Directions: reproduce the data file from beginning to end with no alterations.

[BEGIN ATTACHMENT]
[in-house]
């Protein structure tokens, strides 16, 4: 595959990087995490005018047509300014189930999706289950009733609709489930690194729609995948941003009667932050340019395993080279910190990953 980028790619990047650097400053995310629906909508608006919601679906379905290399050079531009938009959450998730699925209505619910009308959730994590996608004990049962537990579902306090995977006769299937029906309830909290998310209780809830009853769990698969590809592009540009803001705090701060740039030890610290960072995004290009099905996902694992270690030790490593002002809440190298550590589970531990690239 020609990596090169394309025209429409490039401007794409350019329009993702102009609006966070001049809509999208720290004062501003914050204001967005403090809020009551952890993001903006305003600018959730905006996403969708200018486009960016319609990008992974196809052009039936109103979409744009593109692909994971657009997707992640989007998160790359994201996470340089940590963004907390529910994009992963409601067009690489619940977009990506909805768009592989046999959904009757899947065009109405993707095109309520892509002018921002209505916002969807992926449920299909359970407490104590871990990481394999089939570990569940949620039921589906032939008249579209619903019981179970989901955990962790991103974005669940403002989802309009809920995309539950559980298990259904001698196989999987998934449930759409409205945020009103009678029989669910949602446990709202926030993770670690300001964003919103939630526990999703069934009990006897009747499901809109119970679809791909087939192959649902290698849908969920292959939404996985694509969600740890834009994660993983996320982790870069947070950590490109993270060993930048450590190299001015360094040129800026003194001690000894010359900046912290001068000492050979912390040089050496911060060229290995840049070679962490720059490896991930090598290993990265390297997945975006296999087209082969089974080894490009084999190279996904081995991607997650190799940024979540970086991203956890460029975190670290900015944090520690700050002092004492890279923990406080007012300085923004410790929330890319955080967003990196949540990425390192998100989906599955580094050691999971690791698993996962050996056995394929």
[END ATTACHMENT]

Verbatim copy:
[in-house]
């Protein structure tokens, strides 16, 4: 595959990087995490005018047509300014189930999706289950009733609709489930690194729609995948941003009667932050340019395993080279910190990953 980028790619990047650097400053995310629906909508608006919601679906379905290399050079531009938009959450998730699925209505619910009308959730994590996608004990049962537990579902306090995977006769299937029906309830909290998310209780809830009853769990698969590809592009540009803001705090701060740039030890610290960072995004290009099905996902694992270690030790490593002002809440190298550590589970531990690239 020609990596090169394309025209429409490039401007794409350019329009993702102009609006966070001049809509999208720290004062501003914050204001967005403090809020009551952890993001903006305003600018959730905006996403969708200018486009960016319609990008992974196809052009039936109103979409744009593109692909994971657009997707992640989007998160790359994201996470340089940590963004907390529910994009992963409601067009690489619940977009990506909805768009592989046999959904009757899947065009109405993707095109309520892509002018921002209505916002969807992926449920299909359970407490104590871990990481394999089939570990569940949620039921589906032939008249579209619903019981179970989901955990962790991103974005669940403002989802309009809920995309539950559980298990259904001698196989999987998934449930759409409205945020009103009678029989669910949602446990709202926030993770670690300001964003919103939630526990999703069934009990006897009747499901809109119970679809791909087939192959649902290698849908969920292959939404996985694509969600740890834009994660993983996320982790870069947070950590490109993270060993930048450590190299001015360094040129800026003194001690000894010359900046912290001068000492050979912390040089050496911060060229290995840049070679962490720059490896991930090598290993990265390297997945975006296999087209082969089974080894490009084999190279996904081995991607997650190799940024979540970086991203956890460029975190670290900015944090520690700050002092004492890279923990406080007012300085923004410790929330890319955080967003990196949540990425390192998100989906599955580094050691999971690791698993996962050996056995394929």